Personally I’ll be getting a GH2 body and the 7-14mm f4 next but I will be waiting to see what Olympus does with the next crop of m4/3 bodies and higher end glass first. I hope for a rangefinder style body with an ovf/evf built in and decent weather sealing (it doesn’t have to be OTT just enough to not worry about a British downpour) Basically an M9 style camera with a good manual video implementation (easy transfer to Apple Pro-Res, variable frame rate, thunderbolt and usb I/O etc) and a rather more *cough* affordable price tag.

      I think a new high end camera from Olympus may well sell much better under Zuiko branding – i.e. leave the Olympus brand name and logotype off it all together, I know this will be heresy to the brand police at Olympus but the corporate brand looks really, really old, and really corporate in a bad way. It looks a bit like a chemical manufacturer to me not a maker of cameras for photographers.

      The pen brand is going for the low-end and the Zuiko brand is not being used to full potential as really high-end products for the decerning photographer. I might be very wrong but I might be very right. It is a gamble to drop the mother brand but it is not unprecidented.

  • pdc

    The jaundiced view of a lifetime of experience. Probably a good prediction on FourThirds, but not convincing for MicroFourThirds. The principal advantage of MFT are side-stepped – full functionality in more compact packages than DSLRs, APS-C sizes included. IF Nikon are going to succeed with a small sensor mirrorless system, Panasonic will continue to succeed with this platform. Question is, will Olympus continue to play second fiddle?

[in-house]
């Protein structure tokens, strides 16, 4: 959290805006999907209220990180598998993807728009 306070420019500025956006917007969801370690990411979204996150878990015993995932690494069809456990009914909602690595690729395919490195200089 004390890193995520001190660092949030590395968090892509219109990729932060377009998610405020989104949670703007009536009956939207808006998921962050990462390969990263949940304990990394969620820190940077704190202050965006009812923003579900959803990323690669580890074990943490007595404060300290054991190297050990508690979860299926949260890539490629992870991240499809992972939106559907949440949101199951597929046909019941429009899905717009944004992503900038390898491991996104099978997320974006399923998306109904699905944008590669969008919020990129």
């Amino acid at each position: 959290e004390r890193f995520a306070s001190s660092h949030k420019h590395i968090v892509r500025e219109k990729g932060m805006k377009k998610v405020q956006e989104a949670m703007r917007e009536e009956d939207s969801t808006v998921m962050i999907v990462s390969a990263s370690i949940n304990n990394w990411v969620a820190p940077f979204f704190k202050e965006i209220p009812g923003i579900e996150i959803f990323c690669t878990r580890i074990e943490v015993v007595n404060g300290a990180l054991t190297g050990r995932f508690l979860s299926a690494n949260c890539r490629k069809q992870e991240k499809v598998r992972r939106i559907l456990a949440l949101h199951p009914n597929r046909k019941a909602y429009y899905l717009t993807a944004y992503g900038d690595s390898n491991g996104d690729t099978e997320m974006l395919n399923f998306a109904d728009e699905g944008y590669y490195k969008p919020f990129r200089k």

• Of course, the NEX-5 is an APS-C camera and smaller than any m4/3 camera, so what’s that point about “more compact” again? ;~) This has been my harping point with Olympus since 4/3 was originally introduced: if you’re going to use a smaller sensor, you have to use that to produce a smaller camera, period. Imagine if Nikon took a Coolpix sensor and put it in the D3100 body. That’s essentially what Olympus has been doing since the beginning of 4/3, and even with m4/3 the cameras are bigger than they need to be. There’s a design dissonance that they’ve created and not fixed yet. When they fix it, they might see a different result. If they don’t fix it, they’ll see the same result as they’re currently getting.

      • deniz

        “Of course, the NEX-5 is an APS-C camera and smaller than any m4/3 camera, so what’s that point about “more compact” again? ;~)”

        um. large lenses on a tiny body? whats the point of that?

        • Boooo!

          To completely screw up the physical balance of the whole thing, so you can’t hold it without looking like a complete idiot — which you indeed are if you bought a tiny camera.

        • napalm